This post may contain affiliate links, which means if you make a purchase through one of these links, I may earn a commission (at no extra cost to you).
People ask me all the time how I get foreign currency before a trip and the quick answer is… I don’t. Why would I, when I can get cash on demand from any ATM in the world with no upcharge, no foreign transaction fee, no ATM fees, and at a fair exchange rate?
Seriously, Charles Schwab Checking and their international ATM card have changed how I travel!
Why You Don’t Want to Convert Dollars to Local Currency
No matter how you do it, exchanging dollars for foreign currency will cost you. Ordering it from your local bank ahead of time is probably the best bet — you’ll get closer to the official exchange rate and pay lower fees (probably — it depends on your specific bank). But you’ll still pay something for the privilege and there’s a good chance you’ll have to plan in advance. Most banks only keep the most popular currencies on hand (like euros, Canadian dollars, British pounds).
Trading currencies at the airport is usually the worst option out there. Yes, lots of places will advertise “no fee” but then they give you such a terrible exchange rate that you’re losing 4-5% on every transaction. If you need $500 in cash, that means you’re paying $25 in fees…maybe more! In countries like China and Japan where cash is king and credit cards aren’t widely accepted, you can imagine that the amount of cash you need for a two-week vacation could add up to a lot of fees!
Getting money from an ATM — which will disperse local currency — is definitely a convenient option since it means you don’t have to carry USD to exchange later, but it can also be expensive. My husband once used our bank card at a Guatemalan ATM and between the 3% foreign transaction fee, the fee charged by the ATM itself, and the bank’s fee for using an out-of-network ATM, he paid $13.50 to take out $150 worth of Guatemalan quetzales. Ouch!
Travel is expensive enough as it is and avoiding bank fees can be one way to maximize the value of your spending.
The Best International ATM Card
Once I discovered the Charles Schwab ATM card, I knew I could never go back.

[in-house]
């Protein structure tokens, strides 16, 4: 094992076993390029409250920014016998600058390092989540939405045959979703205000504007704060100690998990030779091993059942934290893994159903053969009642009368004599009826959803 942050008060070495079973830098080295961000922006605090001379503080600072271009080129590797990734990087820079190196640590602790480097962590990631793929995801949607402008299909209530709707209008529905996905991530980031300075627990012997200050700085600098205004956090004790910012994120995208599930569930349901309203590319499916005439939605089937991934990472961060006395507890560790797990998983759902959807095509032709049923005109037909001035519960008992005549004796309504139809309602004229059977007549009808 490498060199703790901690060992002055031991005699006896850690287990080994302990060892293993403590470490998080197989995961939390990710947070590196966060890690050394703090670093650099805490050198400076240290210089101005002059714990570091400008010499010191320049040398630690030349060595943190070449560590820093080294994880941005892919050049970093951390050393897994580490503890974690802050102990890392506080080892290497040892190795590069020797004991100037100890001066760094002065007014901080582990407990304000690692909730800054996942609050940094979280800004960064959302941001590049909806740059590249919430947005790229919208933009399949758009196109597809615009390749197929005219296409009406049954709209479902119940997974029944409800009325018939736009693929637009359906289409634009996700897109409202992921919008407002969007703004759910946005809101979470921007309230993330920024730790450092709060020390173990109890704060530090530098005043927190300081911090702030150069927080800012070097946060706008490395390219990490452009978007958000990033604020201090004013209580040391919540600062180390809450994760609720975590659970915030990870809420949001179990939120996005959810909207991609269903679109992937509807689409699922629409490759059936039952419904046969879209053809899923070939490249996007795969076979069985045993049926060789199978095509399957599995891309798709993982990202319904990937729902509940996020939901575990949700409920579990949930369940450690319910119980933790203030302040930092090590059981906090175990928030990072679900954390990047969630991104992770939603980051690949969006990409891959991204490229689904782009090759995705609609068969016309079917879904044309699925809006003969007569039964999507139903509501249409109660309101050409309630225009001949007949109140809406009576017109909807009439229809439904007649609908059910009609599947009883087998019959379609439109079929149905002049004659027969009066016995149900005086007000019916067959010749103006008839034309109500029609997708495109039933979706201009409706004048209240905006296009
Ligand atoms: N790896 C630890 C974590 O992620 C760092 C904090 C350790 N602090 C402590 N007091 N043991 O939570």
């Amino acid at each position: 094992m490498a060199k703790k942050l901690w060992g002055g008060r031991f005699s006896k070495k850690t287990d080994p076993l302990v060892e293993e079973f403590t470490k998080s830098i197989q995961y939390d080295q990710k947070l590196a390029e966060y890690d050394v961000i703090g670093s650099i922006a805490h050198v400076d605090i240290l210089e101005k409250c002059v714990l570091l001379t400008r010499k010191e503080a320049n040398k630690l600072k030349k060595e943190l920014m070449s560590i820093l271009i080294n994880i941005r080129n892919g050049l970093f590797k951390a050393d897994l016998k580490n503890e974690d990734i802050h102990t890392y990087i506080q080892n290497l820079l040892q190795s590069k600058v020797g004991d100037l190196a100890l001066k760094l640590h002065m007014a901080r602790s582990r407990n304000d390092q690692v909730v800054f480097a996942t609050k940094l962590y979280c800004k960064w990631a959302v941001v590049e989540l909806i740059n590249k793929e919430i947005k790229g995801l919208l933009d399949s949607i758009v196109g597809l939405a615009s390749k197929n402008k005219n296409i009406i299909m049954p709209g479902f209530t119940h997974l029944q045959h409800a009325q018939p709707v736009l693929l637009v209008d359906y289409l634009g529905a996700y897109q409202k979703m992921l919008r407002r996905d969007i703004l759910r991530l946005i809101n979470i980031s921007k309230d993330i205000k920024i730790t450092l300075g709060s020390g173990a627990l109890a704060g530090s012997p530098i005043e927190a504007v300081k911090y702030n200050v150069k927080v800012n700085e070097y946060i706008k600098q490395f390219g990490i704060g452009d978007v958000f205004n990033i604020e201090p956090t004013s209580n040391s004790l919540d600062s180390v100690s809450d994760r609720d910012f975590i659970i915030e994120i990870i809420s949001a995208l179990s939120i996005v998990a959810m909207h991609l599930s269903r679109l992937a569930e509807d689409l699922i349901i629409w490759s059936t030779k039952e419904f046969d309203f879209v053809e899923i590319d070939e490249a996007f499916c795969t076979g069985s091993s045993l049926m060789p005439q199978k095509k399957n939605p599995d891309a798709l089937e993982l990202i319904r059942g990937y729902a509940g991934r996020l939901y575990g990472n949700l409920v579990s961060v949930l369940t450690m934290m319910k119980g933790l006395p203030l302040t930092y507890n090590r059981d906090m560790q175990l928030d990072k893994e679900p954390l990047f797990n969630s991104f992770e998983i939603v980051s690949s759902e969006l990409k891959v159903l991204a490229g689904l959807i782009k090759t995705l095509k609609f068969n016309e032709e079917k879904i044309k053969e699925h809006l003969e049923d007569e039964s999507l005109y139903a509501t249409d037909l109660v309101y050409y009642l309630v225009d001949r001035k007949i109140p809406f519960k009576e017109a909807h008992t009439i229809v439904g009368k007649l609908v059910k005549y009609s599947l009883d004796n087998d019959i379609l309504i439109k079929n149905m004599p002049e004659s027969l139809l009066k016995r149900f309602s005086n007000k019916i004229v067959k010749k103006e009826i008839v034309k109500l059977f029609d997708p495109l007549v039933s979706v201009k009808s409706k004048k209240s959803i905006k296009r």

If you use their international debit card (which also works in ATMs, like most debit cards), Charles Schwab…
- disperses local currency based on official foreign exchange rates (no mark-ups!)
- has no foreign transaction fees
- does not charge a Schwab out-of-network fee
- will REFUND all fees from ATM owners at the end of the month
That’s right: they are the best international ATM card because they have ZERO fees.
How Having a Fee-Free ATM Card Changed My Travel Habits
Now that I know I don’t have to pay a fee to withdraw cash, I no longer worry about fees anywhere in the world. Previously, I’d withdraw the maximum amount so that I only had to pay one withdrawal fee… and then I’d end up nervous carrying hundreds of dollars around.
Now, I have the freedom to take out just what I need for the near future. I can go back for a second withdrawal anytime. This is especially helpful at the end of the trip when I don’t want to be stuck with leftover currency before I go home. Take out the bare minimum instead of overestimating; you can always get more later.
How to Get a Charles Schwab Checking Account with No Foreign Transaction Fee Debit Card
In order to qualify for an account with no fees and ATM refunds, you’ll need to sign up for both a brokerage account and the Charles Schwab High Yield Investor Checking Account. Accounts can be set up 100% online and neither account requires any monthly service fees or minimum balances. Yes, it really is that simple!
The Benefits to a Charles Schwab ATM card:
- No minimum balance required
- No monthly maintenance or service fees
- All ATM fees (worldwide!) are refunded at the end of the month
- Exchange rates are automatically charged at (or very near) official market rates
- Card is a Visa and has worked every time I’ve used it, all over the world
- Funds are FDIC insured
My brokerage account has been completely empty for the past 7 years. You don’t need to fund the brokerage account or make any investments, but you DO need to open an account in order to access Charles Schwab checking.
Technically, my checking account at Schwab earns interest, though at low interest rates. Because of this, and also for convenience, I still do my primary banking elsewhere and simply transfer money in and out of my Schwab account before my international trips. Online transfers between banks are simple and smooth, but you do need to plan ahead because it can take 1-3 business days. In fact, I like having Charles Schwab checking as a dedicated travel account; it means the vast majority of my money is safely in another account on the off-chance my ATM card is lost or stolen abroad.
Schwab Checking Customer Service is AMAZING
I had my first issue with an ATM abroad last year in Sri Lanka. Like always, I put my no-fee debit card in the ATM and made my withdrawal request as usual. I asked for a lot of money — the equivalent of US $500 — and the machine made a humming noise like it would to spit out money. Instead, I got no cash whatsoever and a receipt that showed $500 had been debited from my account.
I stood there in disbelief for a minute… the money left my account, but I was left cashless!
Thankfully, it was a painless phone call to Charles Schwab to clear up the matter. Although it took about two weeks, I did get the entire $500 credited back to my account after they reviewed the ATM transaction logs, videos, etc. The machine had malfunctioned, but Schwab made sure I didn’t lose out.
I’ve been using my Schwab card since 2007 and have saved hundreds, if not thousands, in bank fees because of it. All those savings let me travel more often!
* * *
Are you a Charles Schwab customer? Have you found other banks that refund ATM fees internationally?